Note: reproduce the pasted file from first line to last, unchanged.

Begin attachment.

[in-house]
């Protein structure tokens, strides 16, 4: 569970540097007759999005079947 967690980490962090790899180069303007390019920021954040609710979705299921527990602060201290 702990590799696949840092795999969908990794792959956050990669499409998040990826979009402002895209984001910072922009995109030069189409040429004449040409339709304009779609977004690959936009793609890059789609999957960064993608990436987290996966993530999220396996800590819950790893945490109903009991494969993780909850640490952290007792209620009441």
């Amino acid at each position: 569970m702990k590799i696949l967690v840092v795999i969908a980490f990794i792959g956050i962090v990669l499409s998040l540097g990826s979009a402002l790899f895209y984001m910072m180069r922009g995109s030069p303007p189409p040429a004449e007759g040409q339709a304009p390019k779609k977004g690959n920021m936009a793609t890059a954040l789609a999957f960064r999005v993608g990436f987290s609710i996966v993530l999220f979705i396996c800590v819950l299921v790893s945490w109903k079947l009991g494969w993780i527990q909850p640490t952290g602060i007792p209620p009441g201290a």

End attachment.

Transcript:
[in-house]
């Protein structure tokens, strides 16, 4: 569970540097007759999005079947 967690980490962090790899180069303007390019920021954040609710979705299921527990602060201290 702990590799696949840092795999969908990794792959956050990669499409998040990826979009402002895209984001910072922009995109030069189409040429004449040409339709304009779609977004690959936009793609890059789609999957960064993608990436987290996966993530999220396996800590819950790893945490109903009991494969993780909850640490952290007792209620009441």
């Amino acid at each position: 569970m702990k590799i696949l967690v840092v795999i969908a980490f990794i792959g956050i962090v990669l499409s998040l540097g990826s979009a402002l790899f895209y984001m910072m180069r922009g995109s030069p303007p189409p040429a004449e007759g040409q339709a304009p390019k779609k977004g690959n920021m936009a793609t890059a954040l789609a999957f960064r999005v993608g990436f987290s609710i996966v993530l999220f979705i396996c800590v819950l299921v790893s945490w109903k079947l009991g494969w993780i527990q909850p640490t952290g602060i007792p209620p009441g201290a």